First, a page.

By Leroy Douresseaux
August 3, 2006 - 09:00
On Wednesday evening (Aug. 2), one of comic book scribe Warren Ellis's "Bad Signal" emails announced his involvement in a new webcomics venture. Called "Rocket Pirates," the site is created by Joey Manley. Ellis, who first came to prominence on such titles as The Authority and Transmetropolitan, will edit the site. Ellis's recent work includes Black Gas (Avatar), Fell (Image) and Nextwave (Marvel). The full text of Bad Signal annoucement follows:
Who wants to be a Rocket Pirate?
Joey Manley talked me into curating a mass webcomics site. I've known Joey for getting on for six years now. It's partly my fault that he
got involved with comics at all. I suspect this is his revenge.
People who want to make webcomics are invited to submit their ideas
to me for membership in the Rocket Pirates, a webcomics collective
which will be housed at http://www.rocketpirates.com.
Rocket Pirates will be the first site to launch with the new Webcomics
Nation Collective Edition technology, which will be available as a
commercial product for people wanting to quickly and cheaply launch
their own multi-creator webcomics portals sometime in the next few months. Because we're all about being quick and cheap, believe me.
Rocket Pirates will be free to all readers, all the time. This means,
of course, that there is no cut of subscription fees to offer to
creators. Instead, the system allows each creator the freedom to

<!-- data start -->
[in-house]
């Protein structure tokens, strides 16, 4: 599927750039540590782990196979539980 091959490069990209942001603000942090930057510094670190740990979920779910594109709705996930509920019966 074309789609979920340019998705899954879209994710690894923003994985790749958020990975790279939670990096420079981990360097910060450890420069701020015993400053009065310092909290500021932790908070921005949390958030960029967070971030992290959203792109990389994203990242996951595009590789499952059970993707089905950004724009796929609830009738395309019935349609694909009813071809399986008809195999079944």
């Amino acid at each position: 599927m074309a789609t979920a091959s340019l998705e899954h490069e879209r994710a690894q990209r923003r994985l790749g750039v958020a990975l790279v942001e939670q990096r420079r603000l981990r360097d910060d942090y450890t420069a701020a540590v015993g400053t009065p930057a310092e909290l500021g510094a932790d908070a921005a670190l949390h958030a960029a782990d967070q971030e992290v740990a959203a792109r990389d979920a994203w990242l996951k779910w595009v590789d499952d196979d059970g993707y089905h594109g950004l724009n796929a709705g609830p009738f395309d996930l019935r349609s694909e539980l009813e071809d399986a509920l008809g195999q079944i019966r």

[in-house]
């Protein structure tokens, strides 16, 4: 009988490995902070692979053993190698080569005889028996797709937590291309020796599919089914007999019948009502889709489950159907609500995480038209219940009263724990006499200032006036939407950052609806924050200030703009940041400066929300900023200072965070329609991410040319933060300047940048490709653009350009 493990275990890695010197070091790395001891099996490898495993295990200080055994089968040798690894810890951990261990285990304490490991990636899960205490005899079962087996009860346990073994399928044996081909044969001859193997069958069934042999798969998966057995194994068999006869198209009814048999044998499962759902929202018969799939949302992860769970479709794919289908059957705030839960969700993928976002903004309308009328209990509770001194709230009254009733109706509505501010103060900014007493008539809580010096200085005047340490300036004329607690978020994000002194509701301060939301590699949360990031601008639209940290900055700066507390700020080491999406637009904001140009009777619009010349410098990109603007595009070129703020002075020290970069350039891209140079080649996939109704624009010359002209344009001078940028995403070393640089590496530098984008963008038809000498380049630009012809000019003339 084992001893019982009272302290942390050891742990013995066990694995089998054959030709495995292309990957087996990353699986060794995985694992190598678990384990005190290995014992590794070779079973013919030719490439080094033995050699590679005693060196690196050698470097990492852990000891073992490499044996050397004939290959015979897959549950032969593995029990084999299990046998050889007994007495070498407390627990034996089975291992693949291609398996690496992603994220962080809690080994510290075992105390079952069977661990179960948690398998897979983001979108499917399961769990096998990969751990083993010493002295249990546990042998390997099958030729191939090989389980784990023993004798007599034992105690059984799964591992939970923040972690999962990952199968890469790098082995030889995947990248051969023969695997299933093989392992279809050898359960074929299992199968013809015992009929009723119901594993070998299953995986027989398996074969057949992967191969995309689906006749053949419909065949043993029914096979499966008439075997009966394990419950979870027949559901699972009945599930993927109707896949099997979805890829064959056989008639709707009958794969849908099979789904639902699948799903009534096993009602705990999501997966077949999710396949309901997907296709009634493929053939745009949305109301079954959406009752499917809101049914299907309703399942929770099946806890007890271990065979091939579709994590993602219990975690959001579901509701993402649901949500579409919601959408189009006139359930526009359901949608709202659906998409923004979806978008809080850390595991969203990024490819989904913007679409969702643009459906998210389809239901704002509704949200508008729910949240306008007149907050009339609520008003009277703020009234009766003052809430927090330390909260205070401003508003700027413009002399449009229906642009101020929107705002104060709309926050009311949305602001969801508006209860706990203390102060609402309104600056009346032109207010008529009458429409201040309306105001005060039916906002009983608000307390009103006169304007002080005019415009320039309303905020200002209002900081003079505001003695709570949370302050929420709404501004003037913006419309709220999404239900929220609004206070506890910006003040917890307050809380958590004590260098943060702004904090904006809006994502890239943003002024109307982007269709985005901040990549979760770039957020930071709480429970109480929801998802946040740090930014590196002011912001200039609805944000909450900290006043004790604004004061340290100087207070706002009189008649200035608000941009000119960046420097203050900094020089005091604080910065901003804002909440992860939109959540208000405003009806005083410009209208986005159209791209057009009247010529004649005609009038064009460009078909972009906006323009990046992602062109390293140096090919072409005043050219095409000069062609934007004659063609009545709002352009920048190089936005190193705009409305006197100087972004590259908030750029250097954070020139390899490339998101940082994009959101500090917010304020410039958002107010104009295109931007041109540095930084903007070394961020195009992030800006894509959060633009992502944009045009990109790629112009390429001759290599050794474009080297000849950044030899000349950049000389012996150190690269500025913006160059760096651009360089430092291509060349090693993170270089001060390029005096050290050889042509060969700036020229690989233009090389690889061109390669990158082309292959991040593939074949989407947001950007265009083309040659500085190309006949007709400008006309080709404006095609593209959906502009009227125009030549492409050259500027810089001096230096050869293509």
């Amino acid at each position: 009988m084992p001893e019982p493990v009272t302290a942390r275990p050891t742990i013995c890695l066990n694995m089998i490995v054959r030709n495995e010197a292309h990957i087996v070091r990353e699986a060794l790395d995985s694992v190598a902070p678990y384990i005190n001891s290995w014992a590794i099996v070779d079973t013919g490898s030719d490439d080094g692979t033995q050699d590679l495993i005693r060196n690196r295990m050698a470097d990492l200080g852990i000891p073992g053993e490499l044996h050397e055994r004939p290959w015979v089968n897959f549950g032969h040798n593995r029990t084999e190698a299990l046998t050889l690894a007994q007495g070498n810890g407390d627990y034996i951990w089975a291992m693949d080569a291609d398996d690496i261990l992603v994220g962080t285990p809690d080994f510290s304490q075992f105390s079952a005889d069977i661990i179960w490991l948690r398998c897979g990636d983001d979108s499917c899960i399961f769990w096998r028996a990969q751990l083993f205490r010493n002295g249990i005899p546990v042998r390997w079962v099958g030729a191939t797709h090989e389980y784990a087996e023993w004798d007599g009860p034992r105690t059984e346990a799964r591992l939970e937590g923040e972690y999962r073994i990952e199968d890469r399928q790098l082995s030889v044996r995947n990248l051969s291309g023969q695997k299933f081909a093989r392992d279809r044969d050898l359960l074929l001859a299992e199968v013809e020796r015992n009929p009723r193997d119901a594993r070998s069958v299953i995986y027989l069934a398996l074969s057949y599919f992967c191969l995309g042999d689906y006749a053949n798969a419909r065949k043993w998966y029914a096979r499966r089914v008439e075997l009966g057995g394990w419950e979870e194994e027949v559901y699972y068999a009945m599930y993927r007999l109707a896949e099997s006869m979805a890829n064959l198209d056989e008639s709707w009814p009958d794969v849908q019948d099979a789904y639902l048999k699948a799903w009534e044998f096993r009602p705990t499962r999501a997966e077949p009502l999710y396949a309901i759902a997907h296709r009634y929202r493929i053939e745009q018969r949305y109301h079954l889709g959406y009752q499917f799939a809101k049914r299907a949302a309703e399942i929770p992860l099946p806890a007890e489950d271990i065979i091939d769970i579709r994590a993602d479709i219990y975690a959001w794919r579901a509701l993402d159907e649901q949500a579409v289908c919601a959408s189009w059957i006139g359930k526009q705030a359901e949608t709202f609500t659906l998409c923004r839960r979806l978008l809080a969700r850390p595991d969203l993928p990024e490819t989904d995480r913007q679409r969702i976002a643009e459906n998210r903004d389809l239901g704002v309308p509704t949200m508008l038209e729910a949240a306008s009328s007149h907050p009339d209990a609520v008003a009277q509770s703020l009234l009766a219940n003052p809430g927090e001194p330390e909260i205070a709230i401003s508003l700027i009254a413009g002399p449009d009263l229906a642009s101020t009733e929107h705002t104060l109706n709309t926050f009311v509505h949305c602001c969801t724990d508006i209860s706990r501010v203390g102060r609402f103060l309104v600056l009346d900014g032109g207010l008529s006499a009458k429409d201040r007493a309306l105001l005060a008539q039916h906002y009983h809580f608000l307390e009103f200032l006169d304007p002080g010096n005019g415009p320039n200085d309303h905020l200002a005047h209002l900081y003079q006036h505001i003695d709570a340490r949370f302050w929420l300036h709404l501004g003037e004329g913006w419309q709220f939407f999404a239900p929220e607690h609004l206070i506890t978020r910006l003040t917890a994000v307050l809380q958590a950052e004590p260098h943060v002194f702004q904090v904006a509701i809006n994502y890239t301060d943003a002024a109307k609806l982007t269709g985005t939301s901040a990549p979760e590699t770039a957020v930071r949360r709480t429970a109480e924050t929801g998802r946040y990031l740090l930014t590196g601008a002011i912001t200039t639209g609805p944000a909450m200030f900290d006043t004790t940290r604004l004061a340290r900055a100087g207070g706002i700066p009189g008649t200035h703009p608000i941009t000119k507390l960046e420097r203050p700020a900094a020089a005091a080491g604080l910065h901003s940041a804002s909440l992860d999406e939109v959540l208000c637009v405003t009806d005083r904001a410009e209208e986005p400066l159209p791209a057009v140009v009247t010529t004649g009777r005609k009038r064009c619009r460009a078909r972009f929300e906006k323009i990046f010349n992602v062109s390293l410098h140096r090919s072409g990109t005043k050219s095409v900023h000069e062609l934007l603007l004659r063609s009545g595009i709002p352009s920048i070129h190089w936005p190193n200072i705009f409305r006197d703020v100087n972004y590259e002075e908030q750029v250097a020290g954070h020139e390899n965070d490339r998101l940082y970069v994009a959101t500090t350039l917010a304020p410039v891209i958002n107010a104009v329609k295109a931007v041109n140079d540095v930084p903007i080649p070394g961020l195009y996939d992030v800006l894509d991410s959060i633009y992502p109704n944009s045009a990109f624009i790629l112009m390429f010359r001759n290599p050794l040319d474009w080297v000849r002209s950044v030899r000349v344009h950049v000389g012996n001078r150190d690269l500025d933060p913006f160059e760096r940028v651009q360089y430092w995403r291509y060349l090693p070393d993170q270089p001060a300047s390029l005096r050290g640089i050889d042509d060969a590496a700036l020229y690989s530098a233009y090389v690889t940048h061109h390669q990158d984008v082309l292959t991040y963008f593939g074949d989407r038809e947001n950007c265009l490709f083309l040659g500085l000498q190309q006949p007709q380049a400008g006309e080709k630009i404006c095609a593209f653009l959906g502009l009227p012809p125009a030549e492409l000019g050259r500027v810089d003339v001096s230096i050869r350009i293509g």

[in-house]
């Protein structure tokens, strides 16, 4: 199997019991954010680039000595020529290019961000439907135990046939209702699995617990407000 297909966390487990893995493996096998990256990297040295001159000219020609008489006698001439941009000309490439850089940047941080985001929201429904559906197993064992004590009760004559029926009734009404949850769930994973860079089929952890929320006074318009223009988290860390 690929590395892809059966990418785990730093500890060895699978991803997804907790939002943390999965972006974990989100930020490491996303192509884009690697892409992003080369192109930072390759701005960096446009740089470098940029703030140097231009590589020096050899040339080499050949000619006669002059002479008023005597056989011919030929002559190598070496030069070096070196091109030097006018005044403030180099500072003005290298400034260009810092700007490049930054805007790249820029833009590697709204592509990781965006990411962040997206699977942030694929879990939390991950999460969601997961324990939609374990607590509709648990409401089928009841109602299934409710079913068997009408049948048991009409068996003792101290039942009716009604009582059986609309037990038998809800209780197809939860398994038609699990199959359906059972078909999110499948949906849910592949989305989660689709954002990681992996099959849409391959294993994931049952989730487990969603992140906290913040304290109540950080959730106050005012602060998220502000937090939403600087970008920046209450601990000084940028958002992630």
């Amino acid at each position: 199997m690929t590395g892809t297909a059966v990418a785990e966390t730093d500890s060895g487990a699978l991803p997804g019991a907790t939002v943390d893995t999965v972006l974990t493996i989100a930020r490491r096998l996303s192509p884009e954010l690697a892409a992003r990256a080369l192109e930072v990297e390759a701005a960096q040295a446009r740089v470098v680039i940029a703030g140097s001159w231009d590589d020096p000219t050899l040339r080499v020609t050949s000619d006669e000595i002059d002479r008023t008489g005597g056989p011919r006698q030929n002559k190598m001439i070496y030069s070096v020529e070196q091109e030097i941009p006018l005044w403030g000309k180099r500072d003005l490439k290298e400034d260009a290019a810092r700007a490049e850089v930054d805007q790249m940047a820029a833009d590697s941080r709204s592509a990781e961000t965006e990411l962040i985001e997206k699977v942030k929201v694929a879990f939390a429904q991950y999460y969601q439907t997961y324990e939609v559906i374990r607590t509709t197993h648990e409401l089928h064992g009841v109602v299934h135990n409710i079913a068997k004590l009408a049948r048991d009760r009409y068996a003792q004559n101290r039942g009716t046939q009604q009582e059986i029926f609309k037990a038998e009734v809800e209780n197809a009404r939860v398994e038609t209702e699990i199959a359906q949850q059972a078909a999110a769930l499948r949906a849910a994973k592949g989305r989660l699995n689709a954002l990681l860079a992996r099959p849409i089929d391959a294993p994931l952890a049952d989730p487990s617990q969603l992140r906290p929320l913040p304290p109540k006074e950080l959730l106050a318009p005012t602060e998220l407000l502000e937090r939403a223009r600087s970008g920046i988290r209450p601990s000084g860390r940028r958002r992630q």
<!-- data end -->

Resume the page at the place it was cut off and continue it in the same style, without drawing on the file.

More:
install Google Ads, Amazon Associates ads, ads for their own products,
rate cards for prostitution services or any other damn thing on
their comic's Rocket Pirates page. Also, since we're not paying, all
Rocket Pirates engagements are on a non-exclusive basis, allowing
the creators to run their comics on their own websites or any other
place that'll have them.
The non-subscription approach means that I'm also doing this for free,
so anyone who wants to send food and clothing c/o Joey Manley at
Modern Tales is welcome to do so. I also offer inexpensive adult
The submissions system is simply this: email your materials to me
at firstname.lastname@example.org. I want to see at least three completed
pages and an overview of what you intend to do. No need to be
formal -- rambly emails talking about the central concepts and what
you want to achieve are fine.
I'm open to anything -- series, serialised graphic novels, single
panels, self-contained shorts, newspaper-style strips -- in any
style, from manga to clipart to whatever the hell you just invented
in your basement. No limits.
I'm open to any kind of content. You're going to have to work pretty
hard to get me to accept a superhero project for the site, but if
you've got something that knocks me flat, I'll take it. But, seriously, I
want to eventually curate something that takes in a wide breadth of
what comics can achieve. Surprise me. Give me something straight
out of literary mainstream fiction, give me a warped genre, give me
something I've never seen before. That's the "theme" of the site, the glue that holds it together. It is quite simply "stuff Warren really likes."
The submissions process is open to everybody. I don't care if you
only decided you wanted to try and make a comic ten minutes ago --
I'll look at it. I'll warn you in advance that the chances of my
being able to provide detailed and constructive rejections are slight,
but I'll do my best.
(Also, if the site turns out to be all-male because only guys
submitted, I'm going to be very pissed off, and will infect you all
with this lung disease my girlfriend seems to have passed to me
over the weekend.)
I'd like to be up and running by the end of the month, but I won't
kick the site live until I have enough work of quality. The submissions process will remain permanently open. Unless, you know, I change my mind. I am unpredictable and I drink a lot.
That's all I've got. Please feel free to pass this unedited post on
anywhere you like.
-- Warren Ellis